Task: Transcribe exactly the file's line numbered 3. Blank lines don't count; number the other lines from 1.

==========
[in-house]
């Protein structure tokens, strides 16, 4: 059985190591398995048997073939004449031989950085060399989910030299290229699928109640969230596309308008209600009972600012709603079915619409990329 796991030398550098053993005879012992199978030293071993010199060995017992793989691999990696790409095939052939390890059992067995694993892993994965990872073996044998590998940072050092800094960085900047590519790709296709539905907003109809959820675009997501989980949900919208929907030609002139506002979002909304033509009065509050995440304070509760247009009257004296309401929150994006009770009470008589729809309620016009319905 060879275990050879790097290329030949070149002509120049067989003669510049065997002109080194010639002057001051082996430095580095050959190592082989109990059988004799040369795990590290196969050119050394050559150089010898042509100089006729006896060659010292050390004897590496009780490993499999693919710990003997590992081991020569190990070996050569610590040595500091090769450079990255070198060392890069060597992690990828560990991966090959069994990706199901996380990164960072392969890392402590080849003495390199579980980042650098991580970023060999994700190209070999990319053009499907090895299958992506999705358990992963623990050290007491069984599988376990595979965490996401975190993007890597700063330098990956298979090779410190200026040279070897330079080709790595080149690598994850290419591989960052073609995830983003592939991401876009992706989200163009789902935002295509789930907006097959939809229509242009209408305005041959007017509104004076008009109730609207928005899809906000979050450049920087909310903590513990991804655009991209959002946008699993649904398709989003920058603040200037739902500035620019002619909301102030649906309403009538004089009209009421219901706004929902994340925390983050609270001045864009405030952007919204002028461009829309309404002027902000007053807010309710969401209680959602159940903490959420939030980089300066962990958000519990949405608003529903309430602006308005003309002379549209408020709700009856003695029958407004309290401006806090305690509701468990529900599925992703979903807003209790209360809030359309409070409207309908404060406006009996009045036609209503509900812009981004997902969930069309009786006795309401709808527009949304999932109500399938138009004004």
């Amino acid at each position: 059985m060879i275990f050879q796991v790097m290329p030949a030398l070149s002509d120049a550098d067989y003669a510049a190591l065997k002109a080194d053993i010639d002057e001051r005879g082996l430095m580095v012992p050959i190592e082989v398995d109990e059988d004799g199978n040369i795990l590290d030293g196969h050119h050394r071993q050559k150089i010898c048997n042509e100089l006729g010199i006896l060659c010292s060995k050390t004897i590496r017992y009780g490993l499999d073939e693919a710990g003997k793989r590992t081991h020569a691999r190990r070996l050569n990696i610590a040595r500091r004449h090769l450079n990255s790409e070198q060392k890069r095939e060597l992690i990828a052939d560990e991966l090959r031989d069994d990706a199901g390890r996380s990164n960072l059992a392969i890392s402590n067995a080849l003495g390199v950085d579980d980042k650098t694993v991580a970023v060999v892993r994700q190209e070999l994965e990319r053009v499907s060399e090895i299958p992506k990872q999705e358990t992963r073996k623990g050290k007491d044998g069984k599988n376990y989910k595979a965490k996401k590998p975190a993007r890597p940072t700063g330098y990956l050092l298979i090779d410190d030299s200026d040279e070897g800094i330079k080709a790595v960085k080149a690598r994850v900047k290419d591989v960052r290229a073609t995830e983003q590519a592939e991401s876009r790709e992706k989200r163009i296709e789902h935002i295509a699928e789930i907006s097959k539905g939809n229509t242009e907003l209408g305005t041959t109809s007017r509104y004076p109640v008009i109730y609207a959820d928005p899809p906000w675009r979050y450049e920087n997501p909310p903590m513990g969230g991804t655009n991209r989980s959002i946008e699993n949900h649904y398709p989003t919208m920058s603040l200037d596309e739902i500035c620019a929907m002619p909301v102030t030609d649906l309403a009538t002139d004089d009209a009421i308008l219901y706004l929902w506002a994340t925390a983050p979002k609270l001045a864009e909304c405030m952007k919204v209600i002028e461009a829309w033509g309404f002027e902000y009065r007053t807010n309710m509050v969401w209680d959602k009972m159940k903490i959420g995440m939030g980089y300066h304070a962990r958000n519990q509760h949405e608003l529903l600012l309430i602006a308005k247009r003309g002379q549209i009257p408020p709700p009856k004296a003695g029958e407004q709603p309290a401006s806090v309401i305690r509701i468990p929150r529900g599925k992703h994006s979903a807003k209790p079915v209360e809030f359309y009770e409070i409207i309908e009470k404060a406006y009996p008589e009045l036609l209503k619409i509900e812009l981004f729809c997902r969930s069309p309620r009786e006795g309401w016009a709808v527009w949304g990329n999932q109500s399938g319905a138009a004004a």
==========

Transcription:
């Amino acid at each position: 059985m060879i275990f050879q796991v790097m290329p030949a030398l070149s002509d120049a550098d067989y003669a510049a190591l065997k002109a080194d053993i010639d002057e001051r005879g082996l430095m580095v012992p050959i190592e082989v398995d109990e059988d004799g199978n040369i795990l590290d030293g196969h050119h050394r071993q050559k150089i010898c048997n042509e100089l006729g010199i006896l060659c010292s060995k050390t004897i590496r017992y009780g490993l499999d073939e693919a710990g003997k793989r590992t081991h020569a691999r190990r070996l050569n990696i610590a040595r500091r004449h090769l450079n990255s790409e070198q060392k890069r095939e060597l992690i990828a052939d560990e991966l090959r031989d069994d990706a199901g390890r996380s990164n960072l059992a392969i890392s402590n067995a080849l003495g390199v950085d579980d980042k650098t694993v991580a970023v060999v892993r994700q190209e070999l994965e990319r053009v499907s060399e090895i299958p992506k990872q999705e358990t992963r073996k623990g050290k007491d044998g069984k599988n376990y989910k595979a965490k996401k590998p975190a993007r890597p940072t700063g330098y990956l050092l298979i090779d410190d030299s200026d040279e070897g800094i330079k080709a790595v960085k080149a690598r994850v900047k290419d591989v960052r290229a073609t995830e983003q590519a592939e991401s876009r790709e992706k989200r163009i296709e789902h935002i295509a699928e789930i907006s097959k539905g939809n229509t242009e907003l209408g305005t041959t109809s007017r509104y004076p109640v008009i109730y609207a959820d928005p899809p906000w675009r979050y450049e920087n997501p909310p903590m513990g969230g991804t655009n991209r989980s959002i946008e699993n949900h649904y398709p989003t919208m920058s603040l200037d596309e739902i500035c620019a929907m002619p909301v102030t030609d649906l309403a009538t002139d004089d009209a009421i308008l219901y706004l929902w506002a994340t925390a983050p979002k609270l001045a864009e909304c405030m952007k919204v209600i002028e461009a829309w033509g309404f002027e902000y009065r007053t807010n309710m509050v969401w209680d959602k009972m159940k903490i959420g995440m939030g980089y300066h304070a962990r958000n519990q509760h949405e608003l529903l600012l309430i602006a308005k247009r003309g002379q549209i009257p408020p709700p009856k004296a003695g029958e407004q709603p309290a401006s806090v309401i305690r509701i468990p929150r529900g599925k992703h994006s979903a807003k209790p079915v209360e809030f359309y009770e409070i409207i309908e009470k404060a406006y009996p008589e009045l036609l209503k619409i509900e812009l981004f729809c997902r969930s069309p309620r009786e006795g309401w016009a709808v527009w949304g990329n999932q109500s399938g319905a138009a004004a």